Síguenos en Twitter       Síguenos en Facebook       Síguenos en YouTube       Siguenos en Linkedin       Correo Grupsagessa       Gmail       Yahoo Mail       Dropbox       Instagram       Pinterest       Slack       Google Drive       Print       StumbleUpon

SOBRE EL AUTOR **

Mi foto
FACP. Colegio de médicos de Tarragona Nº 4305520 / fgcapriles@gmail.com

WORLD EMERGENCY MEDICINE SOCIETIES & RELATED

Buscar en contenido

Contenido:

miércoles, 3 de junio de 2015

Tóxicos en orina

Resultado de imagen de Emergency Medicine News

Emergency Medicine News - 01/06/2015 by LaSala G, McKeever R and Okaneku J.
"The urine drug screen commonly utilized in the emergency department is an immunoassay that uses antibodies to detect specific drugs or their metabolites. This allows for rapid screening for drugs of abuse, but it has many limitations.
Gas chromatography-mass spectrometry (GC-MS) is the confirmatory test, but it is more costly, time-consuming, and generally can only be performed by outside laboratories. This confirmatory test is generally not useful in the emergency department, but has a role in cases of pediatric exposures, research, or occupational drug testing...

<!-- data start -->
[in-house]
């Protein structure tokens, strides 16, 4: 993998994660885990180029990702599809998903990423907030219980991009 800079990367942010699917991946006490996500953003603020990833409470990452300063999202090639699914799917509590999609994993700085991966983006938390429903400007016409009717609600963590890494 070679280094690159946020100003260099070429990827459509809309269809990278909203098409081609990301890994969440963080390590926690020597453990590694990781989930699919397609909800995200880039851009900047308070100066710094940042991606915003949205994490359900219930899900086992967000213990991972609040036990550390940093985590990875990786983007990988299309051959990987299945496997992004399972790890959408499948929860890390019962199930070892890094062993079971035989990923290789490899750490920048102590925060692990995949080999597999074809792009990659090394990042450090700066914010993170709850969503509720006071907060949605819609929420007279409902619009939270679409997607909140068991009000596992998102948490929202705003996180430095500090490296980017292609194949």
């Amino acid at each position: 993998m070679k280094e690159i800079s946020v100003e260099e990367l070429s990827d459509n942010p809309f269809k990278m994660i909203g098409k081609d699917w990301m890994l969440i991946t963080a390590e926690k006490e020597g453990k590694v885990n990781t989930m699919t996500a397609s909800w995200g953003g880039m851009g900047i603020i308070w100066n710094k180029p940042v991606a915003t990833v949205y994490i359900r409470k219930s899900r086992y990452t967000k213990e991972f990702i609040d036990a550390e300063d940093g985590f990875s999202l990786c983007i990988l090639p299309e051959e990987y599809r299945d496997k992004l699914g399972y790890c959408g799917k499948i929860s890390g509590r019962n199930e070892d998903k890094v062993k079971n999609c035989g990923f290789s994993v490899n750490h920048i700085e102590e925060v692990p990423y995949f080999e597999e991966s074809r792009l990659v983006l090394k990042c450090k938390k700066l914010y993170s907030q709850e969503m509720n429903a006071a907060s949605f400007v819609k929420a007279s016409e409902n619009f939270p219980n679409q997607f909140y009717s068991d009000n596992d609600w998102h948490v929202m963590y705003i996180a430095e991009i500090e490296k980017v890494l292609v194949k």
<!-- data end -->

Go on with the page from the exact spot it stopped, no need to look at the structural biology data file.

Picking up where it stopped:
Urine drug screens can be thought of as the good, the bad, and the ugly. Screens that are positive for cocaine, THC, or barbiturates are usually true-positives. Screens that are negative for benzodiazepines or opiates could be false-negatives. Depending on the clinical scenario, urine drug screens positive for TCAs, amphetamines, or PCP are more likely to be a false-positive than a true-positive."
http://journals.lww.com/em-news/blog/thetoxcave/pages/post.aspx?PostID=13